Wikimedia Commons

Blue Gold Sadie Thayer has been the director of the Kittitas County Historical Museum since 2010. She said the museum has had its Ellensburg blue exhibit since it opened in 1961. Thayer said Ellensburg blues are mainly sold to jewelers to be cut and made into jewelry. She said there is another market for Ellensburg blues with people who collect them. The ones that aren’t sold to jewelers are usually raw and aren’t gemstone quality. A problem that arises from Ellensburg blues being worth so much is Ellensburg blue fraud. Some people have taken stones that look similar to Ellensburg blue, cut it in the shape that Ellensburg blue is usually cut in, and try to sell it for as much as an Ellensburg blue would be sold for. Ellensburg blues can be sold for as much as $250 per karat. “[Ellensburg blue fraud] is common, folks can pass off blue lace agate, which has a similar property and similar look to Ellensburg blue, and claim it as Ellensburg blue,” Thayer said. While Ellensburg blue has always been rare, over time it has gotten even harder to find. Thayer described how in the 1970s there was a major push called the “rock days.” During that time the interest in Ellensburg blues grew even more. The Ellensburg blue was celebrated among rock hunters, and promoted more ever since. Since this time of immense popularity, it has become harder to find Ellensburg blues.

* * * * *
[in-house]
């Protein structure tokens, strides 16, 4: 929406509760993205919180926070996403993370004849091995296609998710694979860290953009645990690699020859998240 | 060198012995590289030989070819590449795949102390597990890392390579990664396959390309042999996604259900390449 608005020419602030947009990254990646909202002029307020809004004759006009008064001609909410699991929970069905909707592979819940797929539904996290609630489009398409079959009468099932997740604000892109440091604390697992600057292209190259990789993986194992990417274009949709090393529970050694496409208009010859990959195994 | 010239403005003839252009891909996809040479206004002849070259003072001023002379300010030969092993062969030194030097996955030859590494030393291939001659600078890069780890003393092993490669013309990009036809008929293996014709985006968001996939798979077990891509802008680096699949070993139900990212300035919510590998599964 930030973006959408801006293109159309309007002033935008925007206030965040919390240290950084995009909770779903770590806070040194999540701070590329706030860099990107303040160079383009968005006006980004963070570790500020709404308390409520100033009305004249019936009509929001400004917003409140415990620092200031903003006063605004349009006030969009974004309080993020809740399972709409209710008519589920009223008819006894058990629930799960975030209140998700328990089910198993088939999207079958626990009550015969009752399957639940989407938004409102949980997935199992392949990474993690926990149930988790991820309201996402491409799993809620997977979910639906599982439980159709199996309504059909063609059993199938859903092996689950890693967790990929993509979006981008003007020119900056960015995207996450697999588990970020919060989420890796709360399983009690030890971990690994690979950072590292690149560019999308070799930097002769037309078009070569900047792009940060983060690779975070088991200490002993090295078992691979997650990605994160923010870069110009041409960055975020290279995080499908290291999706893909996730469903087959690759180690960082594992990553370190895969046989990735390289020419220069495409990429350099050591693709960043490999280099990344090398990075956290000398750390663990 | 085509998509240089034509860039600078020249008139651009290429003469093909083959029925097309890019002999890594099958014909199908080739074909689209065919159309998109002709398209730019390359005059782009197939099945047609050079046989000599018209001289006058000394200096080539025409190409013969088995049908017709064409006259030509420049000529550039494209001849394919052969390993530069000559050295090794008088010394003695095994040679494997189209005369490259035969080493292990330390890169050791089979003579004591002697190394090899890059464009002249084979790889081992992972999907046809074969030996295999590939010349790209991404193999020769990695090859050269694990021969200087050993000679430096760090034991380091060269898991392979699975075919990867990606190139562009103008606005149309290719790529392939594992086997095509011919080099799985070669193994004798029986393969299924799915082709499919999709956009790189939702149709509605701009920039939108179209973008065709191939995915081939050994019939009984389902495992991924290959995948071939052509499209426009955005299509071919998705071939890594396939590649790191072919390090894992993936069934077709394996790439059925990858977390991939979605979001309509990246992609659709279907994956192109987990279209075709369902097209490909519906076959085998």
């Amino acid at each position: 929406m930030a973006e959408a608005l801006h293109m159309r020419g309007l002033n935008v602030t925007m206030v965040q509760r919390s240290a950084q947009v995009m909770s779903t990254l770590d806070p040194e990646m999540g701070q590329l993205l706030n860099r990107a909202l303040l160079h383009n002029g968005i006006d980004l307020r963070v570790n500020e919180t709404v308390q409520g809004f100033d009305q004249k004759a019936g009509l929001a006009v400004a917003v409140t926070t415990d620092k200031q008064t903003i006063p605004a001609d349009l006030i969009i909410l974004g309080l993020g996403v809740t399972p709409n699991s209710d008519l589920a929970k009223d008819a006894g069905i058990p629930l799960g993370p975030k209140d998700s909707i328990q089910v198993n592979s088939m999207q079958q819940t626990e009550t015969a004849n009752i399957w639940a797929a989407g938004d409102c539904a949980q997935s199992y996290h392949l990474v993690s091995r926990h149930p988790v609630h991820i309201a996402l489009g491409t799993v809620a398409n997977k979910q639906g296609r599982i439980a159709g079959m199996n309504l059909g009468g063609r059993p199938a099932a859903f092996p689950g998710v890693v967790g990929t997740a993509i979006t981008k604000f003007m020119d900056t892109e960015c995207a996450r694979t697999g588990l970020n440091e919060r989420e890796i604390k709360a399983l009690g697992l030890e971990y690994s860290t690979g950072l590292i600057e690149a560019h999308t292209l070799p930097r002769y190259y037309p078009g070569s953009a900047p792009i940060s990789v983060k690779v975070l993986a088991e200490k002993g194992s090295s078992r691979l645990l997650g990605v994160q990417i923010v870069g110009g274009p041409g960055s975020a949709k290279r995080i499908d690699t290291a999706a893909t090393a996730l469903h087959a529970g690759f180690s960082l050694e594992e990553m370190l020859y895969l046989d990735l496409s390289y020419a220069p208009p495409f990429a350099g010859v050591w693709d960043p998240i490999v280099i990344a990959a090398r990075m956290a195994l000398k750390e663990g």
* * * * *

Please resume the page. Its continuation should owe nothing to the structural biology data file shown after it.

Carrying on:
Riel Hanson/The Observer First discovered in 1905, the Ellensburg blue agate is a semi-precious gemstone that is found only in Kittitas County.